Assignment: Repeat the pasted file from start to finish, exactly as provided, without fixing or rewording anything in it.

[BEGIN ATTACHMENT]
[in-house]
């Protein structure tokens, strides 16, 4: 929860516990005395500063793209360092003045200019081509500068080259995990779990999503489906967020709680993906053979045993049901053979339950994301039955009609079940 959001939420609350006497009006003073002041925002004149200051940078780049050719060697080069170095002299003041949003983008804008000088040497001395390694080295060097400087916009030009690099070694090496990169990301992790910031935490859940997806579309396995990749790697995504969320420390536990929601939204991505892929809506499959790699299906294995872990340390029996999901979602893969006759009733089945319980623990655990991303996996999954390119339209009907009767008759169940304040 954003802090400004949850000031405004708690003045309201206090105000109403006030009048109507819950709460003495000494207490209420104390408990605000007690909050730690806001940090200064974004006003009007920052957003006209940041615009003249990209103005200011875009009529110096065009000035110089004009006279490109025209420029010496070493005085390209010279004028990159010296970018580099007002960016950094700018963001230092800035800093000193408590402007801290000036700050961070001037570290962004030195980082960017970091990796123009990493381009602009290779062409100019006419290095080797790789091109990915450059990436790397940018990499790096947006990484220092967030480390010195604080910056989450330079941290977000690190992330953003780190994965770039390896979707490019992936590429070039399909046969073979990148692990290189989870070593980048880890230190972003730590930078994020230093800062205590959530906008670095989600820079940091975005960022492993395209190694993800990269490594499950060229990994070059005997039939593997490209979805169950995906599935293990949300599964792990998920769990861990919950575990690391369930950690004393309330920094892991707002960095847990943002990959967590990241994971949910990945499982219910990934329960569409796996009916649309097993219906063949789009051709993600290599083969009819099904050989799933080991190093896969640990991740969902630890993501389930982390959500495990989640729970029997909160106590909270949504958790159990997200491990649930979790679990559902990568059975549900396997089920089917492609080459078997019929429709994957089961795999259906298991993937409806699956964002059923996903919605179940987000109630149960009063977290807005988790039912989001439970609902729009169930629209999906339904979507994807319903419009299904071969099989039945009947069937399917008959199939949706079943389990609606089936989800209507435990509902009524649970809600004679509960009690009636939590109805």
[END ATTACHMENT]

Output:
[in-house]
């Protein structure tokens, strides 16, 4: 929860516990005395500063793209360092003045200019081509500068080259995990779990999503489906967020709680993906053979045993049901053979339950994301039955009609079940 959001939420609350006497009006003073002041925002004149200051940078780049050719060697080069170095002299003041949003983008804008000088040497001395390694080295060097400087916009030009690099070694090496990169990301992790910031935490859940997806579309396995990749790697995504969320420390536990929601939204991505892929809506499959790699299906294995872990340390029996999901979602893969006759009733089945319980623990655990991303996996999954390119339209009907009767008759169940304040 954003802090400004949850000031405004708690003045309201206090105000109403006030009048109507819950709460003495000494207490209420104390408990605000007690909050730690806001940090200064974004006003009007920052957003006209940041615009003249990209103005200011875009009529110096065009000035110089004009006279490109025209420029010496070493005085390209010279004028990159010296970018580099007002960016950094700018963001230092800035800093000193408590402007801290000036700050961070001037570290962004030195980082960017970091990796123009990493381009602009290779062409100019006419290095080797790789091109990915450059990436790397940018990499790096947006990484220092967030480390010195604080910056989450330079941290977000690190992330953003780190994965770039390896979707490019992936590429070039399909046969073979990148692990290189989870070593980048880890230190972003730590930078994020230093800062205590959530906008670095989600820079940091975005960022492993395209190694993800990269490594499950060229990994070059005997039939593997490209979805169950995906599935293990949300599964792990998920769990861990919950575990690391369930950690004393309330920094892991707002960095847990943002990959967590990241994971949910990945499982219910990934329960569409796996009916649309097993219906063949789009051709993600290599083969009819099904050989799933080991190093896969640990991740969902630890993501389930982390959500495990989640729970029997909160106590909270949504958790159990997200491990649930979790679990559902990568059975549900396997089920089917492609080459078997019929429709994957089961795999259906298991993937409806699956964002059923996903919605179940987000109630149960009063977290807005988790039912989001439970609902729009169930629209999906339904979507994807319903419009299904071969099989039945009947069937399917008959199939949706079943389990609606089936989800209507435990509902009524649970809600004679509960009690009636939590109805």